Riding motorcycles is keeping alcoholics sober says Association of Recovering Motorcyclists (ARM) NSW Chapter spokesman Warren Cartledge.
“For me, riding helps my recovery and I also need that fellowship which is a big part of Alcoholics Anonymous,” he says.
ARM was founded in 1986 by Judy and Jack Jensen of Wisconsin and now has more than 100 chapters in the USA, Australia, Canada, Sweden, Denmark, Germany, Guam, England, New Zealand, Norway, Poland, Thailand and Netherlands.
Australia has had a chapter in Western Australia since 2005 and has a new Chapter forming in NSW.
“One of the original members in WA was directed to an alcohol counsellor by police after an incident and that counsellor directed him to an AA meeting that was founded by ARM members; he is still sober today, nine years later,” says Warren who is also proud of being sober himself for over 20 years.
If you are a biker who is still suffering from addiction it isn’t too late. There are plenty of reliable drug rehab centers out there ready to help you get clean.
Warren says he was a “blackout drunk” when he was in the military in his 20s.
“I came out of blackouts in other countries. I’d start drinking in one country and wake up in another and not know how I got there and that can be extremely dangerous in the military,” he says.
“The military didn’t help me at all with my drinking problem, and at the end when I was at my rock bottom, I made a desperate phone call to AA.
“An AA member spoke with me, and then arranged for three other AA members to visit me at home, and the next day took me to a meeting and thankfully I have been sober ever since.
“But I still had this void because I loved riding and there were no other sober bikers that I knew of to form that brotherhood and bond with.”
Warren says ARM was formed because AA and Narcotics Anonymous (NA) told recovering alcoholics to cut their hair and sell their motorbikes and live a “normal lifestyle”.
“To a biker, riding and brotherhood is a normal lifestyle.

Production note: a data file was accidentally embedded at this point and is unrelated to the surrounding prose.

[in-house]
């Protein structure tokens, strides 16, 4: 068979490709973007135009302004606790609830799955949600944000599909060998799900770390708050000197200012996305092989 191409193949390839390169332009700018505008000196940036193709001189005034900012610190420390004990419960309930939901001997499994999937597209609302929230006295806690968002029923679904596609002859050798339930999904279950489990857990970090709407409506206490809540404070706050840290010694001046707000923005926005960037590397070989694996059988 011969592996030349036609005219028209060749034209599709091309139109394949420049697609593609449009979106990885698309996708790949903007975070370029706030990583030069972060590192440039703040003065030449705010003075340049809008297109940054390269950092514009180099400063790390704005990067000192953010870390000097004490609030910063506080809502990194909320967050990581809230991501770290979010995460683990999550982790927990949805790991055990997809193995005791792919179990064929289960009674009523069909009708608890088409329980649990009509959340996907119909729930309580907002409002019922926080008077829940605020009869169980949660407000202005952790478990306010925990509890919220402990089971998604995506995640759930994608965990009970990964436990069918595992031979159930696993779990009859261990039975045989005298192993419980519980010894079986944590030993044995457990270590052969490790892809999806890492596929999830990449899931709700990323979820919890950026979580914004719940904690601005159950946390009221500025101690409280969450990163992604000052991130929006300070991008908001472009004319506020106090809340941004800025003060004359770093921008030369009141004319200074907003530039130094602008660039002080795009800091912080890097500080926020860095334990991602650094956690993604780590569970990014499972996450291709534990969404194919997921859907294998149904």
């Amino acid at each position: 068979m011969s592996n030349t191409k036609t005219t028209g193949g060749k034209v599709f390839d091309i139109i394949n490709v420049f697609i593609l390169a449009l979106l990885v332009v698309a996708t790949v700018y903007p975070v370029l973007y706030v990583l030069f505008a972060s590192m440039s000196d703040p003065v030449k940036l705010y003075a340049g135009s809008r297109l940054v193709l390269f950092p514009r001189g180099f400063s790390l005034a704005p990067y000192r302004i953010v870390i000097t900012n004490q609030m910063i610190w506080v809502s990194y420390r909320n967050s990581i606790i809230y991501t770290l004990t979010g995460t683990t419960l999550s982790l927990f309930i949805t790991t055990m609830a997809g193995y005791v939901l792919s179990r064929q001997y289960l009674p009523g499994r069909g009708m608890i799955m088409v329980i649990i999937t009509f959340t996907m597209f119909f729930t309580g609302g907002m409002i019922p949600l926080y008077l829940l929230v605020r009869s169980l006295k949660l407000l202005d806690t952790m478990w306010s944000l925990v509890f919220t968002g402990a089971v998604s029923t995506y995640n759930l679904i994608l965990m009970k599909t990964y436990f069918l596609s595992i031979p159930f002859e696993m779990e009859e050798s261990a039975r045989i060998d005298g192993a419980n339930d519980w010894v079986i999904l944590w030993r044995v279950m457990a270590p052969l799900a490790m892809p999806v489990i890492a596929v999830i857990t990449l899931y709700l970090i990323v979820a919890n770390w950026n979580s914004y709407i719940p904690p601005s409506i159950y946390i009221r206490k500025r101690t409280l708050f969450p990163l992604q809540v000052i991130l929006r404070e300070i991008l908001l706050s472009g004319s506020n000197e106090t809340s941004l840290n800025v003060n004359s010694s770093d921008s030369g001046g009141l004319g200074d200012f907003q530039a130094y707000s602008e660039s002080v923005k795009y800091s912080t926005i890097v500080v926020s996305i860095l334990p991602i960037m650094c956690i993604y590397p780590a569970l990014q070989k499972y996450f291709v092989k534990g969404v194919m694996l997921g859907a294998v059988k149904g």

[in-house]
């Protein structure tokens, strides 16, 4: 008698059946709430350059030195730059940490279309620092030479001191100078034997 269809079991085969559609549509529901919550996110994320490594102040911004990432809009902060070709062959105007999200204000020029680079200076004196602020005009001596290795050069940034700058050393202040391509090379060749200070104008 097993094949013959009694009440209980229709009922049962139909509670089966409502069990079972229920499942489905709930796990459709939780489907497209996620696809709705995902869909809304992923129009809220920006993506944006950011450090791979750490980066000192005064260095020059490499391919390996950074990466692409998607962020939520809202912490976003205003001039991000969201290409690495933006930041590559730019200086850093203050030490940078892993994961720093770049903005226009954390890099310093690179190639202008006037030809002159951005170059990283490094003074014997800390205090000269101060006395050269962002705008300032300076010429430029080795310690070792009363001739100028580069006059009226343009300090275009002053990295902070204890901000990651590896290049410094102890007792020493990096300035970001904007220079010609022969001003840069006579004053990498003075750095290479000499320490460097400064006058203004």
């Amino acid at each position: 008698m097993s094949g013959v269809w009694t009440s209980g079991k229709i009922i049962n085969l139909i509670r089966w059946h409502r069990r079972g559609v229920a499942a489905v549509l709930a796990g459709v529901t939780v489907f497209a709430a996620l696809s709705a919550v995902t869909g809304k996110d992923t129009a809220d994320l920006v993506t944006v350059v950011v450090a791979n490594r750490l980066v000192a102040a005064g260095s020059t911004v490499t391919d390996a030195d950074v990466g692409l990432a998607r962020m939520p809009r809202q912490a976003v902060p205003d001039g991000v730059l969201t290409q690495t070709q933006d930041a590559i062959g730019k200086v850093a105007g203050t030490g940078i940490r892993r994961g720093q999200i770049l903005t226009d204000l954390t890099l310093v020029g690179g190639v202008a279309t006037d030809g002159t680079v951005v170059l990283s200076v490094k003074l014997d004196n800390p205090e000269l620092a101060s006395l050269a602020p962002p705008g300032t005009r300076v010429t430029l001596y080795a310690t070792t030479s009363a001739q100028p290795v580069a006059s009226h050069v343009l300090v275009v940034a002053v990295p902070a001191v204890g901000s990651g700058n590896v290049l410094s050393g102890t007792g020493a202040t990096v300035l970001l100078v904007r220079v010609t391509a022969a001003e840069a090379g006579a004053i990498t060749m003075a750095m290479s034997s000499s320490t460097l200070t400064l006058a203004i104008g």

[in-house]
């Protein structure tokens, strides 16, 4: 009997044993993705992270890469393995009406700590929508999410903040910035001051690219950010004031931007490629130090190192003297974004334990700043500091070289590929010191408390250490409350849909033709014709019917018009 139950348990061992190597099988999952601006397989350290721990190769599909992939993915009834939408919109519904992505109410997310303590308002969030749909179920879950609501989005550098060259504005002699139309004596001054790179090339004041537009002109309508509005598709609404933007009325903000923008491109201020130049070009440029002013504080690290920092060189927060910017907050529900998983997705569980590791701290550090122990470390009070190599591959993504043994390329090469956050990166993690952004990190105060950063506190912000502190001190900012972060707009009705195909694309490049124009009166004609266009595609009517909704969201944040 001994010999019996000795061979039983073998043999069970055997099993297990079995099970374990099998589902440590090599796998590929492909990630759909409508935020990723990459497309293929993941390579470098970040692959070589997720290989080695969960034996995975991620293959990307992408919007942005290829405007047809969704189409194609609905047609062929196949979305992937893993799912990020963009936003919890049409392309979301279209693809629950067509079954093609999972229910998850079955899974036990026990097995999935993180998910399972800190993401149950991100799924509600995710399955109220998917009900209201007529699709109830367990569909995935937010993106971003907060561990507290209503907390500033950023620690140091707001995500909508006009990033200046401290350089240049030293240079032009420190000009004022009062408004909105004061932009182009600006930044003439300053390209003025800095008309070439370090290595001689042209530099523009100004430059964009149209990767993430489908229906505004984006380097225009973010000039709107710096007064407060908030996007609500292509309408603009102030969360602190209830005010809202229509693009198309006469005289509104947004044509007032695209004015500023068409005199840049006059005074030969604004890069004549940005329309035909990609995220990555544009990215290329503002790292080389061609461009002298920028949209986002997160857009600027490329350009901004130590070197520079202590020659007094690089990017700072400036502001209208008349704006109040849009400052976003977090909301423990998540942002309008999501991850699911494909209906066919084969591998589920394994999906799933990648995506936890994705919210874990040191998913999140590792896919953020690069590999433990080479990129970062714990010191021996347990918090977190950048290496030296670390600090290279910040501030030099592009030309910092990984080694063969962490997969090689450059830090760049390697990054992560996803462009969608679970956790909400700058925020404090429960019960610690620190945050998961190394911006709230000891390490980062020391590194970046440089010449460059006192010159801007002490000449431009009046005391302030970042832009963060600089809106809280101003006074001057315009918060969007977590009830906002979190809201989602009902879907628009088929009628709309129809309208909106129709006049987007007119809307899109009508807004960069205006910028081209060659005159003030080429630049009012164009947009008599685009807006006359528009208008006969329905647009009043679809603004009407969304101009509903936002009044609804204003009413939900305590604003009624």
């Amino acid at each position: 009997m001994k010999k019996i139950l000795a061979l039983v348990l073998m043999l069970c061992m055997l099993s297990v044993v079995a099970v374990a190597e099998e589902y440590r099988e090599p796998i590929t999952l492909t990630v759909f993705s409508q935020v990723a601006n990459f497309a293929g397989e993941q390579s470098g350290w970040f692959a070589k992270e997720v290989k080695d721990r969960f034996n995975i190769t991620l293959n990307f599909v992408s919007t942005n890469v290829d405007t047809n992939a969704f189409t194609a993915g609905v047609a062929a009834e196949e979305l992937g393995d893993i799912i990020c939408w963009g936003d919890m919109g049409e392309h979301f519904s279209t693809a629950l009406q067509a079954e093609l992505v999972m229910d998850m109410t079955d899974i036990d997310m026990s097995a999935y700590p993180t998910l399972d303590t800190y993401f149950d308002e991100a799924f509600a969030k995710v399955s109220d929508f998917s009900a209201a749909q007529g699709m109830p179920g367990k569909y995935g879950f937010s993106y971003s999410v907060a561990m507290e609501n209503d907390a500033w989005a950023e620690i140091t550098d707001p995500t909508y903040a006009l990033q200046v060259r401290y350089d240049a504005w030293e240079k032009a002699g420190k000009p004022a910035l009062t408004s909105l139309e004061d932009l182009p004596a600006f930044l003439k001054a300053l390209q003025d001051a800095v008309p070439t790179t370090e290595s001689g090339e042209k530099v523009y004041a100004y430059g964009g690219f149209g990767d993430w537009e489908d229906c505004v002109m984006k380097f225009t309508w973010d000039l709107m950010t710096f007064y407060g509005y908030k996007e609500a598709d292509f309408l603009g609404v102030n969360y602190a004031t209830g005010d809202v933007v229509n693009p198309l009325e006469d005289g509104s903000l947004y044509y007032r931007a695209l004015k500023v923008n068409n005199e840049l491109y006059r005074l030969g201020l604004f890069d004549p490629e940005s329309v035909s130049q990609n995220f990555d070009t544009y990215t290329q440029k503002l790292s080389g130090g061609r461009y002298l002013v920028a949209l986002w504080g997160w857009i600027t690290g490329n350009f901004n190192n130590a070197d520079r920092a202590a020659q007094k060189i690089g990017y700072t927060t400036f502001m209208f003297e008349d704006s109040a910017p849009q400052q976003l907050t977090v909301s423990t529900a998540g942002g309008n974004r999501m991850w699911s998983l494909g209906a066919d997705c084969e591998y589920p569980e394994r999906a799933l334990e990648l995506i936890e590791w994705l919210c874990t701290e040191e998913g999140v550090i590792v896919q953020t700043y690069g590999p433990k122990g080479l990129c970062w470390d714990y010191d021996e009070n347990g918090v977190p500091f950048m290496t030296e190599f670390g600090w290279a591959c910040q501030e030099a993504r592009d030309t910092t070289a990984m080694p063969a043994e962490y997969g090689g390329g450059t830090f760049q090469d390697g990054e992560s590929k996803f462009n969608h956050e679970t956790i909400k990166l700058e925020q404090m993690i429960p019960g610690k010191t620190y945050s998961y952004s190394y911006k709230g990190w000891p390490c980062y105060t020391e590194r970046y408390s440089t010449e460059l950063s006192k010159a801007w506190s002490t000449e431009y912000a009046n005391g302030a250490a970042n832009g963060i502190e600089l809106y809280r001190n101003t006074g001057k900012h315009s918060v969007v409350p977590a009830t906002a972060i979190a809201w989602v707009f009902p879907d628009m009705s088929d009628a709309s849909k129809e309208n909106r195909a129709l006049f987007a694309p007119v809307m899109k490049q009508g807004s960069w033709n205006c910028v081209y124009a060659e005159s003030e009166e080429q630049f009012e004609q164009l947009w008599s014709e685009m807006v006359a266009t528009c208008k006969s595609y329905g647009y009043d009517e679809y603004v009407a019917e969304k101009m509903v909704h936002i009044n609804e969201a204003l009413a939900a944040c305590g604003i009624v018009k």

“We didn’t fit the norm of what AA portrayed, so ARM was born out of necessity,” says Warren, 55, who has been riding all his life.
He started riding a Honda CB350 twin, has owned numerous bikes over the years and now rides a 2000 Harley-Davidson Night Train and has a Kawasaki 650 Vulcan S.
Warren got sober in 1992 and became a full member of ARM in 2005.
ARM has more than 1000 members globally. Warren is unsure about Australian membership but says there is “always room for one more”.
“We are bikers who have chosen to remain clean and sober without forsaking the lifestyle of brotherhood in the wind,” he says.
“We are not associated with any other group, nor are we a 1% club.”
ARM owns no property or clubhouses, claims no territory and rides “free of inter-club politics”.
Australian members do not wear the international ARM back patch to ensure there is no conflict with 1% clubs.
“We have been able to grow through our respect for other MCs in the areas we live and ride and by respecting the individuality of our members,” Warren says.
“We do not require members to ride a specific brand of motorcycle nor do we ridicule the member’s personal choices.
However, motorcycles must be 500cc or more.
“We do not claim our modified lifestyle to be the only truth, nor do we suggest that any other lifestyle is inappropriate,” Warren says.
“We are bikers who have chosen abstinence from alcohol and drugs because it is what we believe in for ourselves. For some of us, it is the only way we can continue to survive.”
Warren says they have regular monthly get-togethers and rides in the fledgling NSW Chapter while the WA Chapter has weekly rides to and from AA and NA meetings and get-togethers.
The sister organisation for recovering female riders is called Recovering Women Riders. Warren says ARM and RWR membership varies from 22 years of age to over 70.
To be a member of ARM or RWR you must be active in recovery from alcohol or drug dependence.
“Our members are not affiliated with any particular 12-step program, however our members attend AA and NA meetings and respect the traditions,” Warren says.
“We are not part of the Salvos or any other particular charity although we support many other charities around the world.”
Click here if you are interested in becoming a member, click here to email Warren, or call him on 0407 447051.